Why parents who pay their kids for chores are getting it wrong
Eighty-three percent of parents who give their kids an allowance believe they should earn it by doing chores, according to an annual T. Rowe Price survey.
Those parents are getting it wrong, if you believe a pile of parenting books going back a couple of decades that say an allowance should be for learning - not for earning.
For a recent one, Ron Lieber's The Opposite of Spoiled argues that we shouldn't give allowances in exchange for chores because one day our kids will decide they don't need the money and refuse to do the work. "So allowance ought to stand on its own, not as a wage but as a teaching tool," Lieber writes.
Then there's Positive Discipline A-Z, the classic by Jane Nelsen. Nelsen, too, argues that allowances should be educational: "Chores are a separate issue and should not be connected to an allowance."
Even the venerable Dr. Spock's Baby and Childcare, first published in 1945, had come around by the eighth edition and proclaimed: "An allowance is a way for children to learn about handling money.... An allowance shouldn't be used as payment for routine chores."
So does this mean our kids shouldn't do routine chores? No. It just means that they shouldn't get paid for them.
These parenting experts - and more - argue that children should help out around the house because it's the right thing to do, not because they make money at it. Many suggest that if you want to pay your children to do extra work around the house - your own work - that's perfectly fine. Some parents encourage their kids to look for jobs that need to be done and name a price, as a way of encouraging entrepreneurship.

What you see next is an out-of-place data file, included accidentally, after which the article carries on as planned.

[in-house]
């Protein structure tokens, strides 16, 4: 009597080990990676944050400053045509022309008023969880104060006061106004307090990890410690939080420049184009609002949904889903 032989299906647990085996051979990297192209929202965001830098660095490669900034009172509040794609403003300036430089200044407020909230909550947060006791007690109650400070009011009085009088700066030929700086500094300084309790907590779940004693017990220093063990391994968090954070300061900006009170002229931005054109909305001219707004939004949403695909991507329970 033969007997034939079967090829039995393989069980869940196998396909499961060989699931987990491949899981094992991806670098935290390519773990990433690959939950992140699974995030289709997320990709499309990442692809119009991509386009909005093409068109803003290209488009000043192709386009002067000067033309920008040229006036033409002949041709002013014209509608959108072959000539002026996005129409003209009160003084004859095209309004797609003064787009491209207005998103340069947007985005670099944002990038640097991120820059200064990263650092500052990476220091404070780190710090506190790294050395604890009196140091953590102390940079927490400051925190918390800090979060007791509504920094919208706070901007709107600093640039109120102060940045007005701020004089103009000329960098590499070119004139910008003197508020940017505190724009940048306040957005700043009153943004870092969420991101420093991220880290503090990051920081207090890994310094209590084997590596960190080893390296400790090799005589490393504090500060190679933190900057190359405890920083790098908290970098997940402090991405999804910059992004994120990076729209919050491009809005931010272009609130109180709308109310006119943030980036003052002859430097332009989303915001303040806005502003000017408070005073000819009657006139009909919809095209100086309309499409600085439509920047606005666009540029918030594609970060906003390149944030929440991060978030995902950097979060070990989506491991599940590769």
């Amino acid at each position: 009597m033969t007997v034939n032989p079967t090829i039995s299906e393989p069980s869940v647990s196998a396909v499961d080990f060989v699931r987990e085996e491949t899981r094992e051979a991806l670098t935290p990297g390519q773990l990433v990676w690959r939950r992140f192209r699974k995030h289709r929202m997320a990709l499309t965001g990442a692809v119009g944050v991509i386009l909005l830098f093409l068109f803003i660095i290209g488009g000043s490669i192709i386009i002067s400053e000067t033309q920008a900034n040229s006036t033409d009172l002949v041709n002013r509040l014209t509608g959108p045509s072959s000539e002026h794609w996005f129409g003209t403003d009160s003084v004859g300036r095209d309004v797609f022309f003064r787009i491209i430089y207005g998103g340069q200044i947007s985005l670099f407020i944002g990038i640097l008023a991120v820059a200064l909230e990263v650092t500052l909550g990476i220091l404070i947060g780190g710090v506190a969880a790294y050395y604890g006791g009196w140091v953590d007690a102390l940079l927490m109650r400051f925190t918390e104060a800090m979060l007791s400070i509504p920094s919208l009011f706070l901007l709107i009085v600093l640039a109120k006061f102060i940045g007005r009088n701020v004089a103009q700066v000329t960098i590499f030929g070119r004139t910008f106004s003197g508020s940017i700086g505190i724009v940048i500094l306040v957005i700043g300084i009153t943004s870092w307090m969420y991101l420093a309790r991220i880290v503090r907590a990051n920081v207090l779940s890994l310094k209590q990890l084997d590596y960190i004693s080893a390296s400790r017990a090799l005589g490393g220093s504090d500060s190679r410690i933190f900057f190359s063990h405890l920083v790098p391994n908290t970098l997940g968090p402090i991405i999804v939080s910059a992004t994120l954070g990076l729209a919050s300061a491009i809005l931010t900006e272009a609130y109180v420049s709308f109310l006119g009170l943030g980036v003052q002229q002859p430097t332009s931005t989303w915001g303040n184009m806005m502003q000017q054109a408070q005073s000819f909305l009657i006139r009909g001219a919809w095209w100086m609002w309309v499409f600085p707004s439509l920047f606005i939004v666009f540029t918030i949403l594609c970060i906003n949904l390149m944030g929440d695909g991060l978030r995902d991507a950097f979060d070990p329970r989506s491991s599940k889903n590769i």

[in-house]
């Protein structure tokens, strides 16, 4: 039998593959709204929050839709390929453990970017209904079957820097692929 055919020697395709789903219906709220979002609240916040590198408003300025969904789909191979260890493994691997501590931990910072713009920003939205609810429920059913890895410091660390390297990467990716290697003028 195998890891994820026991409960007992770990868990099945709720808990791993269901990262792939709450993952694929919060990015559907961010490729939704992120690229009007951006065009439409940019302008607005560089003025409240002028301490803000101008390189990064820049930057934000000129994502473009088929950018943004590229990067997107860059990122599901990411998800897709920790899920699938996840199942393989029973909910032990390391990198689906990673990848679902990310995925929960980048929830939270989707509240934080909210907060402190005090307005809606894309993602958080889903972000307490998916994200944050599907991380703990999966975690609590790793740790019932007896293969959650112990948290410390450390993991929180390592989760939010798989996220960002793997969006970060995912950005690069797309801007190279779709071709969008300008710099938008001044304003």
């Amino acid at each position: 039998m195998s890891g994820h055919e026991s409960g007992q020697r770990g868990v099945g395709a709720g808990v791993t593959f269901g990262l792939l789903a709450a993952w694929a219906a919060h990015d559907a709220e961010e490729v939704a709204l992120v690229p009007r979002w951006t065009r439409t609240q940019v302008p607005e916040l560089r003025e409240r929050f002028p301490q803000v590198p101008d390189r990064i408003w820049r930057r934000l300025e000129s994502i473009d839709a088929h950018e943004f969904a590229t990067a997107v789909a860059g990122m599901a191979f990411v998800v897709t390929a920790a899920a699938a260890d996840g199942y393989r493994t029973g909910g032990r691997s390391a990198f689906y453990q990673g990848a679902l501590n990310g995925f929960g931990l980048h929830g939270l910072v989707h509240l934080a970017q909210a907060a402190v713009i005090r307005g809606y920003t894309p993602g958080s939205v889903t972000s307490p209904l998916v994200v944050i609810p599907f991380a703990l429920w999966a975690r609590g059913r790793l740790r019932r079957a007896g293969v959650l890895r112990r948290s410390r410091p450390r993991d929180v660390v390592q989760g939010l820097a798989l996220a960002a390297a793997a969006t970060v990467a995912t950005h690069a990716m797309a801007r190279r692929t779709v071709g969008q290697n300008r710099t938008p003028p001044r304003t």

The T. Rowe Price survey also found that 34 per cent of parents don't give their children an allowance at all, and these experts would say that's another mistake.
After all, to learn to ride a bike, you need a bike. To learn to play the violin, you need a violin. And to learn to manage money, you need money. Even in households where money is tight, parents can move a little bit of the money they spend on their children into an allowance for the children to spend on themselves.
So that's the "why" of allowance. But what about the when, where, how, how much and how often?
In the T. Rowe Price survey, 20 per cent of parents who give an allowance started it when their kids were 6; that was followed by ages 7 and 8, each with 19 per cent. So there is no one "right" age. The consensus among experts is that you should give your child an allowance as soon as he or she begins noticing and asking about money.
Lieber gives the practical suggestion to start an allowance soon after the tooth fairy first comes, as this will certainly make your son or daughter take a sudden interest in money!
Once you start an allowance, how often do you dole it out? The majority of parents give their children this money on a weekly basis, and the experts say that's fine for little kids. However, for teenagers, some suggest a larger, monthly allowance to give them practice making their funds stretch over time.